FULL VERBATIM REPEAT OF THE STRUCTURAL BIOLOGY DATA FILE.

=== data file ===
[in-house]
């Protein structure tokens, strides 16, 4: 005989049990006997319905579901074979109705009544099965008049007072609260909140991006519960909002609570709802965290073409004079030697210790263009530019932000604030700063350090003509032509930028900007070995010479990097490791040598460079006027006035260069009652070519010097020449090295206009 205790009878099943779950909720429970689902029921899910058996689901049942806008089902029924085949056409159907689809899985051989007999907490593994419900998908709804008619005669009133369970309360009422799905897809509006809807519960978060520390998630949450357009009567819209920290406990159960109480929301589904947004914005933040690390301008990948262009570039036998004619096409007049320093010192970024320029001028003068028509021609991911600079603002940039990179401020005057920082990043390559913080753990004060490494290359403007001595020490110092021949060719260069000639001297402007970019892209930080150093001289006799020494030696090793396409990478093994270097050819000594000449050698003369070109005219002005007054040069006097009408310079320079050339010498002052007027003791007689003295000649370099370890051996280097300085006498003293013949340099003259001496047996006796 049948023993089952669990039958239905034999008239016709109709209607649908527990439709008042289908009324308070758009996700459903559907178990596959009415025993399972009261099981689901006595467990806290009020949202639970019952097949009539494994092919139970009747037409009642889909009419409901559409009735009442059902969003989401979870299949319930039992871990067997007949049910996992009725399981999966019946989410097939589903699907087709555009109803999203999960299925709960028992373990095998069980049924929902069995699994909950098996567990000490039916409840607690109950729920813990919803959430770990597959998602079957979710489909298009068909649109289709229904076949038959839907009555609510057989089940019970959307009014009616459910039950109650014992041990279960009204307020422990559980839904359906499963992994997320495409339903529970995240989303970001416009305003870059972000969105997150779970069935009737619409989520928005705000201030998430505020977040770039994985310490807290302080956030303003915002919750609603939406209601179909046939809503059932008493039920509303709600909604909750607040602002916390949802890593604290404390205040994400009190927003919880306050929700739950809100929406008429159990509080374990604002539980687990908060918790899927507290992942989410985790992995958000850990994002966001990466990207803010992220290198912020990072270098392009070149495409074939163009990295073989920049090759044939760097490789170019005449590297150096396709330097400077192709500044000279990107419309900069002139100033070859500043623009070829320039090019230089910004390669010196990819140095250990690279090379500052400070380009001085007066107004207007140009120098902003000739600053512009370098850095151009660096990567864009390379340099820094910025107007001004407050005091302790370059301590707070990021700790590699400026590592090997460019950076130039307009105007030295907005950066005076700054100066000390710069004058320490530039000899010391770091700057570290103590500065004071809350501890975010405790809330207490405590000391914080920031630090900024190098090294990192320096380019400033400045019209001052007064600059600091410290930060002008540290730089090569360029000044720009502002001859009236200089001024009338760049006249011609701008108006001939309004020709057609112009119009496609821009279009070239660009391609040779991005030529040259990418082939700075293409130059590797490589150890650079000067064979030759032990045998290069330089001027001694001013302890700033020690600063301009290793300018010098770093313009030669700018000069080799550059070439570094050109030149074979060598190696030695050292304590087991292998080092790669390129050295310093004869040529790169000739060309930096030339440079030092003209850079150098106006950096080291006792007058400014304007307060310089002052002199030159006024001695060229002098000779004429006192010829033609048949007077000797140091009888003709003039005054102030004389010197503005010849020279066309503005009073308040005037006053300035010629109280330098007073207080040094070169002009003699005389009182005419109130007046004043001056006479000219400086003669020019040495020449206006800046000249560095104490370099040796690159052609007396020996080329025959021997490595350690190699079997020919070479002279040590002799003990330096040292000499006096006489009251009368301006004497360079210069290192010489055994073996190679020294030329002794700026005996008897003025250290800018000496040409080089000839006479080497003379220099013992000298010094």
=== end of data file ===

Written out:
[in-house]
């Protein structure tokens, strides 16, 4: 005989049990006997319905579901074979109705009544099965008049007072609260909140991006519960909002609570709802965290073409004079030697210790263009530019932000604030700063350090003509032509930028900007070995010479990097490791040598460079006027006035260069009652070519010097020449090295206009 205790009878099943779950909720429970689902029921899910058996689901049942806008089902029924085949056409159907689809899985051989007999907490593994419900998908709804008619005669009133369970309360009422799905897809509006809807519960978060520390998630949450357009009567819209920290406990159960109480929301589904947004914005933040690390301008990948262009570039036998004619096409007049320093010192970024320029001028003068028509021609991911600079603002940039990179401020005057920082990043390559913080753990004060490494290359403007001595020490110092021949060719260069000639001297402007970019892209930080150093001289006799020494030696090793396409990478093994270097050819000594000449050698003369070109005219002005007054040069006097009408310079320079050339010498002052007027003791007689003295000649370099370890051996280097300085006498003293013949340099003259001496047996006796 049948023993089952669990039958239905034999008239016709109709209607649908527990439709008042289908009324308070758009996700459903559907178990596959009415025993399972009261099981689901006595467990806290009020949202639970019952097949009539494994092919139970009747037409009642889909009419409901559409009735009442059902969003989401979870299949319930039992871990067997007949049910996992009725399981999966019946989410097939589903699907087709555009109803999203999960299925709960028992373990095998069980049924929902069995699994909950098996567990000490039916409840607690109950729920813990919803959430770990597959998602079957979710489909298009068909649109289709229904076949038959839907009555609510057989089940019970959307009014009616459910039950109650014992041990279960009204307020422990559980839904359906499963992994997320495409339903529970995240989303970001416009305003870059972000969105997150779970069935009737619409989520928005705000201030998430505020977040770039994985310490807290302080956030303003915002919750609603939406209601179909046939809503059932008493039920509303709600909604909750607040602002916390949802890593604290404390205040994400009190927003919880306050929700739950809100929406008429159990509080374990604002539980687990908060918790899927507290992942989410985790992995958000850990994002966001990466990207803010992220290198912020990072270098392009070149495409074939163009990295073989920049090759044939760097490789170019005449590297150096396709330097400077192709500044000279990107419309900069002139100033070859500043623009070829320039090019230089910004390669010196990819140095250990690279090379500052400070380009001085007066107004207007140009120098902003000739600053512009370098850095151009660096990567864009390379340099820094910025107007001004407050005091302790370059301590707070990021700790590699400026590592090997460019950076130039307009105007030295907005950066005076700054100066000390710069004058320490530039000899010391770091700057570290103590500065004071809350501890975010405790809330207490405590000391914080920031630090900024190098090294990192320096380019400033400045019209001052007064600059600091410290930060002008540290730089090569360029000044720009502002001859009236200089001024009338760049006249011609701008108006001939309004020709057609112009119009496609821009279009070239660009391609040779991005030529040259990418082939700075293409130059590797490589150890650079000067064979030759032990045998290069330089001027001694001013302890700033020690600063301009290793300018010098770093313009030669700018000069080799550059070439570094050109030149074979060598190696030695050292304590087991292998080092790669390129050295310093004869040529790169000739060309930096030339440079030092003209850079150098106006950096080291006792007058400014304007307060310089002052002199030159006024001695060229002098000779004429006192010829033609048949007077000797140091009888003709003039005054102030004389010197503005010849020279066309503005009073308040005037006053300035010629109280330098007073207080040094070169002009003699005389009182005419109130007046004043001056006479000219400086003669020019040495020449206006800046000249560095104490370099040796690159052609007396020996080329025959021997490595350690190699079997020919070479002279040590002799003990330096040292000499006096006489009251009368301006004497360079210069290192010489055994073996190679020294030329002794700026005996008897003025250290800018000496040409080089000839006479080497003379220099013992000298010094």